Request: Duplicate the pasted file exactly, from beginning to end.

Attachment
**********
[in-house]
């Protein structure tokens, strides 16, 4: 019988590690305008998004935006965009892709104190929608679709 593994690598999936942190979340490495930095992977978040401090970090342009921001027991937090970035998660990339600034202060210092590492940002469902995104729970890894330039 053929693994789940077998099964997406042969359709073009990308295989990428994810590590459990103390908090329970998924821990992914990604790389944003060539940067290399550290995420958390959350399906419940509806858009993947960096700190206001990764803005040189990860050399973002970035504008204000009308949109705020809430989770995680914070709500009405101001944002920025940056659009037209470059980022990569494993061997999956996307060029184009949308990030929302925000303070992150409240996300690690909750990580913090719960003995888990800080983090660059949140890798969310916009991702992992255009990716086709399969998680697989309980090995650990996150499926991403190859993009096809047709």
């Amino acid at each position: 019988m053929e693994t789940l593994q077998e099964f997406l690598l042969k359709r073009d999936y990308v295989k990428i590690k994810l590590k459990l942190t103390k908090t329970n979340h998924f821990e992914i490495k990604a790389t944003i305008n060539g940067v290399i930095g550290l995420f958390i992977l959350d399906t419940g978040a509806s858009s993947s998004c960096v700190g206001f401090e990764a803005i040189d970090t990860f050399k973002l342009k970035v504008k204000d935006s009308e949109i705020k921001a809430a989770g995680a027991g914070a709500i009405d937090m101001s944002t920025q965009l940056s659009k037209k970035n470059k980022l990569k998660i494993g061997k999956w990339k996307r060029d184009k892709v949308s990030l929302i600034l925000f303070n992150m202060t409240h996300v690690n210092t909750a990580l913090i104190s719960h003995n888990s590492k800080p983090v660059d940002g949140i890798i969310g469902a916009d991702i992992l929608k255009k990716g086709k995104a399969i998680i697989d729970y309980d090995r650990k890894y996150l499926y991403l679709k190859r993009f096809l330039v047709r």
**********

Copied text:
[in-house]
């Protein structure tokens, strides 16, 4: 019988590690305008998004935006965009892709104190929608679709 593994690598999936942190979340490495930095992977978040401090970090342009921001027991937090970035998660990339600034202060210092590492940002469902995104729970890894330039 053929693994789940077998099964997406042969359709073009990308295989990428994810590590459990103390908090329970998924821990992914990604790389944003060539940067290399550290995420958390959350399906419940509806858009993947960096700190206001990764803005040189990860050399973002970035504008204000009308949109705020809430989770995680914070709500009405101001944002920025940056659009037209470059980022990569494993061997999956996307060029184009949308990030929302925000303070992150409240996300690690909750990580913090719960003995888990800080983090660059949140890798969310916009991702992992255009990716086709399969998680697989309980090995650990996150499926991403190859993009096809047709």
């Amino acid at each position: 019988m053929e693994t789940l593994q077998e099964f997406l690598l042969k359709r073009d999936y990308v295989k990428i590690k994810l590590k459990l942190t103390k908090t329970n979340h998924f821990e992914i490495k990604a790389t944003i305008n060539g940067v290399i930095g550290l995420f958390i992977l959350d399906t419940g978040a509806s858009s993947s998004c960096v700190g206001f401090e990764a803005i040189d970090t990860f050399k973002l342009k970035v504008k204000d935006s009308e949109i705020k921001a809430a989770g995680a027991g914070a709500i009405d937090m101001s944002t920025q965009l940056s659009k037209k970035n470059k980022l990569k998660i494993g061997k999956w990339k996307r060029d184009k892709v949308s990030l929302i600034l925000f303070n992150m202060t409240h996300v690690n210092t909750a990580l913090i104190s719960h003995n888990s590492k800080p983090v660059d940002g949140i890798i969310g469902a916009d991702i992992l929608k255009k990716g086709k995104a399969i998680i697989d729970y309980d090995r650990k890894y996150l499926y991403l679709k190859r993009f096809l330039v047709r």